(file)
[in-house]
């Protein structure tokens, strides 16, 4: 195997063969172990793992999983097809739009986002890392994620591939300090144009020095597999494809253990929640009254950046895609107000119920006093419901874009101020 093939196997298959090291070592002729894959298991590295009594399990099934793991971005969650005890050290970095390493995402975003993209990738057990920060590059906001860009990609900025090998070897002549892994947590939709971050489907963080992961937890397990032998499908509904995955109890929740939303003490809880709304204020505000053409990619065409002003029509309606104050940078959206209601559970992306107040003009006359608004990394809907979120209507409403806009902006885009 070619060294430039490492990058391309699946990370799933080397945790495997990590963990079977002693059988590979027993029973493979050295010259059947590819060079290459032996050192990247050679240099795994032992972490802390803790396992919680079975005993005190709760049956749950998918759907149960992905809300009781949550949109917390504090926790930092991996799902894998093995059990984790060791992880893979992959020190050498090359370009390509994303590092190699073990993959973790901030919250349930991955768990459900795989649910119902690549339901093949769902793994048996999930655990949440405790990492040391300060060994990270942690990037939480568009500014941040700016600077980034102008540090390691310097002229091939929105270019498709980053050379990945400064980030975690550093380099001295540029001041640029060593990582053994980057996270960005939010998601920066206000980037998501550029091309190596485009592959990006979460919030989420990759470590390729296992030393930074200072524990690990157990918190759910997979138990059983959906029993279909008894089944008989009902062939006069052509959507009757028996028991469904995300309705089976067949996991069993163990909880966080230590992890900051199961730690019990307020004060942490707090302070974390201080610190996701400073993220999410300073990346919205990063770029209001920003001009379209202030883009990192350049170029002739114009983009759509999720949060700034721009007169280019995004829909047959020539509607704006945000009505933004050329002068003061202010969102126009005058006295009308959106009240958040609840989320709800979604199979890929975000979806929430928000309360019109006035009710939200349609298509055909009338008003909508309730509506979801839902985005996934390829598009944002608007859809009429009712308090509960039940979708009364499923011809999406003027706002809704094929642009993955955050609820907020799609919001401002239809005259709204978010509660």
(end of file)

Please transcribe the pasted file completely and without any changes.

[in-house]
């Protein structure tokens, strides 16, 4: 195997063969172990793992999983097809739009986002890392994620591939300090144009020095597999494809253990929640009254950046895609107000119920006093419901874009101020 093939196997298959090291070592002729894959298991590295009594399990099934793991971005969650005890050290970095390493995402975003993209990738057990920060590059906001860009990609900025090998070897002549892994947590939709971050489907963080992961937890397990032998499908509904995955109890929740939303003490809880709304204020505000053409990619065409002003029509309606104050940078959206209601559970992306107040003009006359608004990394809907979120209507409403806009902006885009 070619060294430039490492990058391309699946990370799933080397945790495997990590963990079977002693059988590979027993029973493979050295010259059947590819060079290459032996050192990247050679240099795994032992972490802390803790396992919680079975005993005190709760049956749950998918759907149960992905809300009781949550949109917390504090926790930092991996799902894998093995059990984790060791992880893979992959020190050498090359370009390509994303590092190699073990993959973790901030919250349930991955768990459900795989649910119902690549339901093949769902793994048996999930655990949440405790990492040391300060060994990270942690990037939480568009500014941040700016600077980034102008540090390691310097002229091939929105270019498709980053050379990945400064980030975690550093380099001295540029001041640029060593990582053994980057996270960005939010998601920066206000980037998501550029091309190596485009592959990006979460919030989420990759470590390729296992030393930074200072524990690990157990918190759910997979138990059983959906029993279909008894089944008989009902062939006069052509959507009757028996028991469904995300309705089976067949996991069993163990909880966080230590992890900051199961730690019990307020004060942490707090302070974390201080610190996701400073993220999410300073990346919205990063770029209001920003001009379209202030883009990192350049170029002739114009983009759509999720949060700034721009007169280019995004829909047959020539509607704006945000009505933004050329002068003061202010969102126009005058006295009308959106009240958040609840989320709800979604199979890929975000979806929430928000309360019109006035009710939200349609298509055909009338008003909508309730509506979801839902985005996934390829598009944002608007859809009429009712308090509960039940979708009364499923011809999406003027706002809704094929642009993955955050609820907020799609919001401002239809005259709204978010509660």